How can I draw cis-2-octene according to IUPAC?

1 Answer
Feb 14, 2015

When trying to draw compounds according to IUPAC nomenclature, you have to break down the name into its individual components. The six factors that determine the name of a compound are

• Functional group
• Unsaturation;
• Parent chain;
• Substituents;
• Stereoisomerism;
• Numbering.

I won't go into the rules for each one of these factors because it would make for a very long answer. So, let's analyze the name of the compound.

Compound names that end in $\text{-e}$ have no functional groups attached, so we've cleared that up quickly. IUPAC nomenclature uses $\text{-en-}$ to designate double bonds and $\text{-yn-}$ to designate triple bonds. As you can see, the name ends in $\text{-ene}$,,which tells you it has one double bond and no functional groups.

The $\text{oct-}$ part of the name designates the parent chain; in this case, $\text{oct-}$ is short for octane, which means that the parent chain will have 8 carbon atoms.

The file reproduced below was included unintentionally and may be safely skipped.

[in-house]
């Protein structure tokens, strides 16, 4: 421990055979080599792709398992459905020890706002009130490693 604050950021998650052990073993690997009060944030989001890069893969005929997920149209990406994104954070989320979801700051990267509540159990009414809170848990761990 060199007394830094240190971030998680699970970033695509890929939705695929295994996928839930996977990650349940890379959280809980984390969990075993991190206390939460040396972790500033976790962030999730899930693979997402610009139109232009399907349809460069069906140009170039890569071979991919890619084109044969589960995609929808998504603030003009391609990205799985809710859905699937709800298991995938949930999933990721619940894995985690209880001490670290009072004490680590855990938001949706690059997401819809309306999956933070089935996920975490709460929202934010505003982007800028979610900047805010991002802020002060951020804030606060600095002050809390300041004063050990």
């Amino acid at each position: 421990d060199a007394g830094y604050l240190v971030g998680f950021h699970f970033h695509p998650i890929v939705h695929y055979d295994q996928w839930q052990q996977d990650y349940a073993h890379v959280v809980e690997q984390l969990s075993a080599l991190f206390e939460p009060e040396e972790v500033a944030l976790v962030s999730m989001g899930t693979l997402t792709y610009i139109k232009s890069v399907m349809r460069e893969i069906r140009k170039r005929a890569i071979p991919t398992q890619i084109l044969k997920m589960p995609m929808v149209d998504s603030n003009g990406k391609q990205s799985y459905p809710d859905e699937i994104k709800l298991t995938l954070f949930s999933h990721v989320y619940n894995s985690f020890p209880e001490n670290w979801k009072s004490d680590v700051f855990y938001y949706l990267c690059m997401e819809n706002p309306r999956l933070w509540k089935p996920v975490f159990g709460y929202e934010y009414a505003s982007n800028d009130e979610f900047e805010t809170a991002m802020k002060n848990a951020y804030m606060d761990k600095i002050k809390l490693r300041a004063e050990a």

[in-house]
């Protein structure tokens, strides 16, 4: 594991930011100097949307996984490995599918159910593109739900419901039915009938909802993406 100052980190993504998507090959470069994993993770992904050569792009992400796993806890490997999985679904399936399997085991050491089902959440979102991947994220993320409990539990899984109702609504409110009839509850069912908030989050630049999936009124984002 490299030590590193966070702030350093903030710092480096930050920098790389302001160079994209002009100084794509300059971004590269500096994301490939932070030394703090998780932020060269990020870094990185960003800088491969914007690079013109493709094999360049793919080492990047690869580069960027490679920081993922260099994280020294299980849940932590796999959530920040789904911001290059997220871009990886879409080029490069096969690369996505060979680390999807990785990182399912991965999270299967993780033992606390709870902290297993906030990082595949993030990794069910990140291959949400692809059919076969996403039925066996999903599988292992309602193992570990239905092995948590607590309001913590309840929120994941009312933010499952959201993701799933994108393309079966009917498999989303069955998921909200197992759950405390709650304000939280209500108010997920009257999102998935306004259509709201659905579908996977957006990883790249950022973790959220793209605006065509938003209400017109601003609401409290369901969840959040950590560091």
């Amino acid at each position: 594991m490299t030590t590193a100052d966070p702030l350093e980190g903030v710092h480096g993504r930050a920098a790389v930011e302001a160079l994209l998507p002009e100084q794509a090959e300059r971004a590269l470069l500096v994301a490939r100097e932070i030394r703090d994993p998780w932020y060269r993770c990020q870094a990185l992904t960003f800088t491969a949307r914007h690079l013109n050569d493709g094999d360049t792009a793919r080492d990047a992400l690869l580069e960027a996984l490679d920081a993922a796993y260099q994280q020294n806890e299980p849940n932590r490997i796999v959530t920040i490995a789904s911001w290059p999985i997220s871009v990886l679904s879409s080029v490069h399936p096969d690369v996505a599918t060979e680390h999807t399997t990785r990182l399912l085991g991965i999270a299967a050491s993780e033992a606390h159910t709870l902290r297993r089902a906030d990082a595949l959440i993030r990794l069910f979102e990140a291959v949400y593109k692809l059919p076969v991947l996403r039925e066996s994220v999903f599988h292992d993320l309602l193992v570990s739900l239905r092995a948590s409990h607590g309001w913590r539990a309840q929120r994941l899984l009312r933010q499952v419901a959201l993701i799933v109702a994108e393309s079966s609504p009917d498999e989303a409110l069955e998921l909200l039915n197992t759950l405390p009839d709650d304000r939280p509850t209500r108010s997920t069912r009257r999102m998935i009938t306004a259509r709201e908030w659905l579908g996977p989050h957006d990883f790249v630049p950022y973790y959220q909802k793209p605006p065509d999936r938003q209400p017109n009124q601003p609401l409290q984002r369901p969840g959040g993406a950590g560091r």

Now for the first part of the name, cis-2. The 2 is used to designate the first atom that forms the aforementioned double bond. This implies that the double bond will be placed between carbon 2 and carbon 3 on the parent chain.

Cis just means that you have two identical groups on the same side of the double bond. In this case, cis will refer to the two hydrogen atoms attached to the carbons that form the double bond.

Now to put all this together. Start by drawing the parent chain, octane.

Remember that the double bond is placed between carbon 2 and carbon 3, so you'll have

Now for the tricky part. The compound drawn above is actually trans-2-octene, because the two hydrogens are attached to different sides of the double bond. This is how it would look with these hydrogens attached

Since the cis stereoisomer must have the two hydrogen atoms on the same side of the bond, the actual bond line notation fir cis-2-octene will be

or